Media personality Mike Toth has inspired a few posts on this site during the 17 years we've been doing this blog.
It would remiss to overlook there is a Truth & Rumours report the Tother has been let go from Rogers Sportsnet. Toronto Sports Media chimes in "what that means exactly for his duties for the Fan 590 has yet to be decided," which is open to interpretation. It could mean something, or it could just mean it wasn't nailed down.
(Update: Well, that mystery is solved. He's staying on!)
Toth at least tried to make talking sports fun. He has been willing to go into the crevasse when it came sports topics that seldom get a good airing in Canada, like the Grey Cup's diminished standing, how culture played a factor in Ray Emery's departure from Ottawa (just as it does in the love-in the Ottawa Senators' for at-least-he's-local lunkhead Matt Carkner) or the way everyone pretends to be a huge junior hockey fan for during Christmas holidays because it "re-affirms our collective navel gazing tendencies," as Greg Hughes put it.
You could argue Toth's style is maybe on the wane. The Revenge of the Sports Nerd is at long last filtering up to sports talk radio, where the frat-boy mentality has long ruled the roost. No longer can you semi-seriously suggest Gary Carter would be a suitable manager for the Toronto Blue Jays, or say, "There are no female sportscasters that I can think of that have more knowledge than their male counterparts" without risking a bunch of swiftly well-organized wrath from the blogetariat and on Twitter. At the same time, if you start talking about WAR and VORP and quoting a bunch of statistics, people will change the station and Nelson Millman will put you on a diet of bread and water. It's a balancing act, people.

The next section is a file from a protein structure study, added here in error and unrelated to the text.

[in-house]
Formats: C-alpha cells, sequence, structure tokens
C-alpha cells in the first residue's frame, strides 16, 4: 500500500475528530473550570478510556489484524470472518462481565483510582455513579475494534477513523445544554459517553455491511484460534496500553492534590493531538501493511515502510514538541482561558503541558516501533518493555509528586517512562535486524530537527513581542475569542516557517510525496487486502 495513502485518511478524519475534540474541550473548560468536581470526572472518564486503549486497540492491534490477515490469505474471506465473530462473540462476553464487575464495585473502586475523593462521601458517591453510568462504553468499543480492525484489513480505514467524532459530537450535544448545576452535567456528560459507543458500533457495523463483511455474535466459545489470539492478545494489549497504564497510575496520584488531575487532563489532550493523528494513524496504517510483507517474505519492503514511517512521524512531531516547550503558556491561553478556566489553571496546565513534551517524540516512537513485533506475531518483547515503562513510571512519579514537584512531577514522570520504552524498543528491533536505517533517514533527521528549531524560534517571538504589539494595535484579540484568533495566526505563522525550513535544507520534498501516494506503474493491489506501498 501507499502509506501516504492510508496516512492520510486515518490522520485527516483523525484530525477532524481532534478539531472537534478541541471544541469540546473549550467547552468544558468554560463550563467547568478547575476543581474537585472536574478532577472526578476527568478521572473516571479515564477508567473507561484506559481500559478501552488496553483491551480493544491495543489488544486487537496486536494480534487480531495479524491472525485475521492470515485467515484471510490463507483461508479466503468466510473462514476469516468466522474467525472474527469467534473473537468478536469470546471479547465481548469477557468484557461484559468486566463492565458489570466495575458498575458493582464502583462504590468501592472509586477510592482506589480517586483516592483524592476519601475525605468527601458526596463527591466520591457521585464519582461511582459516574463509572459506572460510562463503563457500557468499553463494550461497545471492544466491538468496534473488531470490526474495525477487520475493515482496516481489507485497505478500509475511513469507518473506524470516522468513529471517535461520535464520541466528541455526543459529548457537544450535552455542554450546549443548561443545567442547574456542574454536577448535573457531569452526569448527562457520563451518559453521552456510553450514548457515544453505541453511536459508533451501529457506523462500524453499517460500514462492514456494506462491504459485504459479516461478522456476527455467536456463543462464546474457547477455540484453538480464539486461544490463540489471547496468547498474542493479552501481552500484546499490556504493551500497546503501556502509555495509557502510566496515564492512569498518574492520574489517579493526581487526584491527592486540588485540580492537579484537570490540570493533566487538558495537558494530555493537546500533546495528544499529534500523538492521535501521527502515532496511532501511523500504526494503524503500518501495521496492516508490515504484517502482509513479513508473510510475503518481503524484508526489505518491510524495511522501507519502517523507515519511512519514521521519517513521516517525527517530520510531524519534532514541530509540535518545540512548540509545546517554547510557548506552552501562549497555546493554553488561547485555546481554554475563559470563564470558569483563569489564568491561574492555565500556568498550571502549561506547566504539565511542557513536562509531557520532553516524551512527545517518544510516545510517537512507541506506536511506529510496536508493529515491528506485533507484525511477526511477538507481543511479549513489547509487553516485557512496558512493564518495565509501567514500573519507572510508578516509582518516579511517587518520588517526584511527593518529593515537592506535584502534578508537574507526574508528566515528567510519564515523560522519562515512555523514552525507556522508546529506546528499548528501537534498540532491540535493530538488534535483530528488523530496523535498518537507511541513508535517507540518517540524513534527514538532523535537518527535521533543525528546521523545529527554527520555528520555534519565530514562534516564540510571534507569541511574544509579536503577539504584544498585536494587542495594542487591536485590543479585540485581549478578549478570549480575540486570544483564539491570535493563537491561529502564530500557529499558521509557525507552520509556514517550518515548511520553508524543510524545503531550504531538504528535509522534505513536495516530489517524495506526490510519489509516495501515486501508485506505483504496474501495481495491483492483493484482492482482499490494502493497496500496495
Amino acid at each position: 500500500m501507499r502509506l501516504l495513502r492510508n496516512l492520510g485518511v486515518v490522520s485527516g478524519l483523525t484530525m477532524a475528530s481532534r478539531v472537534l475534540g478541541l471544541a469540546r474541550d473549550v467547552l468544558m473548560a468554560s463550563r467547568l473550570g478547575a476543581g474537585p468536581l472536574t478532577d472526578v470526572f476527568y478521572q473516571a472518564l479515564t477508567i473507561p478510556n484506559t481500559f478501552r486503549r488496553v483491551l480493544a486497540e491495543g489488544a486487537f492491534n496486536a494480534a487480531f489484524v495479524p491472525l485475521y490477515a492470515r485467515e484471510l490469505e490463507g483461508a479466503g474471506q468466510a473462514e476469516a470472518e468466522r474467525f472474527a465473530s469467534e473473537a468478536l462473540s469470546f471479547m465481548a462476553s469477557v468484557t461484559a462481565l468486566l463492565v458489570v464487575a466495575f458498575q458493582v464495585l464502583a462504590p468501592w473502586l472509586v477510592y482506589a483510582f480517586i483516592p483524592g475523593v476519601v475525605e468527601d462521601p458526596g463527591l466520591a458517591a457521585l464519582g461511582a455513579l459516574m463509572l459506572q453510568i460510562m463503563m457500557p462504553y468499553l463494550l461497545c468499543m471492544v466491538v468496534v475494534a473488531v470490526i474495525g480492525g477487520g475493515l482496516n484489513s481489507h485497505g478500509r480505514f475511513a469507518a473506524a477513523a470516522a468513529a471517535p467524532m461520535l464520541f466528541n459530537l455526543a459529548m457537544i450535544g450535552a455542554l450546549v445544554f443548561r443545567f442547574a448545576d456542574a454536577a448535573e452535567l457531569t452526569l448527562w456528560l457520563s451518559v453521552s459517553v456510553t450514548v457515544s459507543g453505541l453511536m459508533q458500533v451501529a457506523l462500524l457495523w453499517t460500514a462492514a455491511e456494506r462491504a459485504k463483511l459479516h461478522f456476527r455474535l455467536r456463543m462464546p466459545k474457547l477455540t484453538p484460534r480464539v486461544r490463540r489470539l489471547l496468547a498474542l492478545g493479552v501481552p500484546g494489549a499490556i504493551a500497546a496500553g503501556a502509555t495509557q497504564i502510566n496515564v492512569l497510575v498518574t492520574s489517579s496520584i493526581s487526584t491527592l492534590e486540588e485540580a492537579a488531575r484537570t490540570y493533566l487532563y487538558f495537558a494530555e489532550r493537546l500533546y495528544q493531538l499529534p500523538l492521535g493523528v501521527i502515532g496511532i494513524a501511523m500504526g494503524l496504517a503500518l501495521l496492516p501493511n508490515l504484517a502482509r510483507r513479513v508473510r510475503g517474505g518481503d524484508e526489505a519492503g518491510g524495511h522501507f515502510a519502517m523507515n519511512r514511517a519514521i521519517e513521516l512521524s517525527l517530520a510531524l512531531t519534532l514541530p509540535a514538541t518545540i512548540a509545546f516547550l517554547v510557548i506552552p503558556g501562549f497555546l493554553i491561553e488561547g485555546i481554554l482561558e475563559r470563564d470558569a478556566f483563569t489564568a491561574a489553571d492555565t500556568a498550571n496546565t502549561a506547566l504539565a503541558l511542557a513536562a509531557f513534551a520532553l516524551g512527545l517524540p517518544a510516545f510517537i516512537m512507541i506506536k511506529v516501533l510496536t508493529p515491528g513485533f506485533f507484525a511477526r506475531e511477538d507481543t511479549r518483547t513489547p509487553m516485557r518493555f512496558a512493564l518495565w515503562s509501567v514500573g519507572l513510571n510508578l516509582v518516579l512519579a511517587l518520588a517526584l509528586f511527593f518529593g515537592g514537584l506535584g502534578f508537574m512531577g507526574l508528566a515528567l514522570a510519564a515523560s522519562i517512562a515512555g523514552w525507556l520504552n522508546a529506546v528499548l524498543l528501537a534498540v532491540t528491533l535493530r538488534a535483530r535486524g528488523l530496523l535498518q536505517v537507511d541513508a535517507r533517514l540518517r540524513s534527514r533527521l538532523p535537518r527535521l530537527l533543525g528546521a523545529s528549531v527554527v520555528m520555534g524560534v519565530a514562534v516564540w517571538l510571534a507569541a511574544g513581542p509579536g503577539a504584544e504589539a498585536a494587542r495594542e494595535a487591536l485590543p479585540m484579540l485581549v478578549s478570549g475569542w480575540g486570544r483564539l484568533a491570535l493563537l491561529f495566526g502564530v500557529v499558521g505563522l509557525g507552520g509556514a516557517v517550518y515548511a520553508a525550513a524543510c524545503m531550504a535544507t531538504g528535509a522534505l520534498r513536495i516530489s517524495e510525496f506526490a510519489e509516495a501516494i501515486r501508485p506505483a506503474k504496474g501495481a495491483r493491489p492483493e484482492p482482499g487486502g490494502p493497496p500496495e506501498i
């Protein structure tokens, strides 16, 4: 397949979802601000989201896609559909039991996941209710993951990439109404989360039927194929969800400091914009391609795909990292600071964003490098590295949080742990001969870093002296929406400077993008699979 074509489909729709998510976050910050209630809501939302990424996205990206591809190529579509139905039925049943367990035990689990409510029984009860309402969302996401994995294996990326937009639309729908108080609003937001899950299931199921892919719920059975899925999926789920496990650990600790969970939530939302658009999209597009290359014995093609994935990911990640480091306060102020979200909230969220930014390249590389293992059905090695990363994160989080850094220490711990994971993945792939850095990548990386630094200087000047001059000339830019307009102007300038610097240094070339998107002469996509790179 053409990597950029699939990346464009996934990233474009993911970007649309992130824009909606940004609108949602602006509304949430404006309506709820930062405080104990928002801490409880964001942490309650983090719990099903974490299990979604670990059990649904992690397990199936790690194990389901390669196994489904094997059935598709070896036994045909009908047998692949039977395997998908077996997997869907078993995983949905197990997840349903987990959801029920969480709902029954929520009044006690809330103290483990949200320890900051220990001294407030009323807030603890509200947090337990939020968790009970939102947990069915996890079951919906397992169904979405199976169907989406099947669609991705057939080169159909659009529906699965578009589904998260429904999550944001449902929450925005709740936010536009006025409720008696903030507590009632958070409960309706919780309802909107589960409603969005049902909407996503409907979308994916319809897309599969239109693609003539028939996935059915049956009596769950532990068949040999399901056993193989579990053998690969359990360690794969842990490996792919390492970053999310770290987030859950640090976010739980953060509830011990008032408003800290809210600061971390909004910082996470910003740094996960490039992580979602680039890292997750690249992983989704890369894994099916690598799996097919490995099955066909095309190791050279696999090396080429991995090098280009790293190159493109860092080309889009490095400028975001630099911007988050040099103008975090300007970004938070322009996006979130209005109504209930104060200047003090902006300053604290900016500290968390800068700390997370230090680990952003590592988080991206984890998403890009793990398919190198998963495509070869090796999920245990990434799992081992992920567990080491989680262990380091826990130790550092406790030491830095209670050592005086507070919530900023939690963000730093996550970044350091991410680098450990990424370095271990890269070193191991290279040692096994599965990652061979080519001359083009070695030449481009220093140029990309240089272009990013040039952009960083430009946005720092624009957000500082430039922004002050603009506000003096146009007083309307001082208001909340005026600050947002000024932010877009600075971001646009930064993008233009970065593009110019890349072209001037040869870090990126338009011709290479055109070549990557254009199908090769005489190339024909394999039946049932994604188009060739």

It's not negative. It keeps people honest, makes them challenge their thinking and become aware they don't live in the world they were born into. It's for the better, regardless of how much griping comes from misery-loves-company old media dinosaurs. There is the potential to cause people to offer tepid, inoffensive opinions, although if anything, maybe it will make people work harder to justify a minority opinion.
Personally speaking, Toth seemed all right. There are much worse things to be in life than someone trying to "stir the pot with a very short spoon," to quote Lloyd The Barber from Ghostrunner on First. It's also folly to take someone's on-air persona for the genuine article. Any communications medium has it limits and not everyone is the person you see and hear on TV and radio. Kinger, for one, swore by Toth, which says a ton.
Long story short, if Toth was shunted aside, it's a shame. We'll always have The Honky-Tonk Man.
Has Mike Toth Been Let Go From Sportsnet? (Toronto Sports Media)
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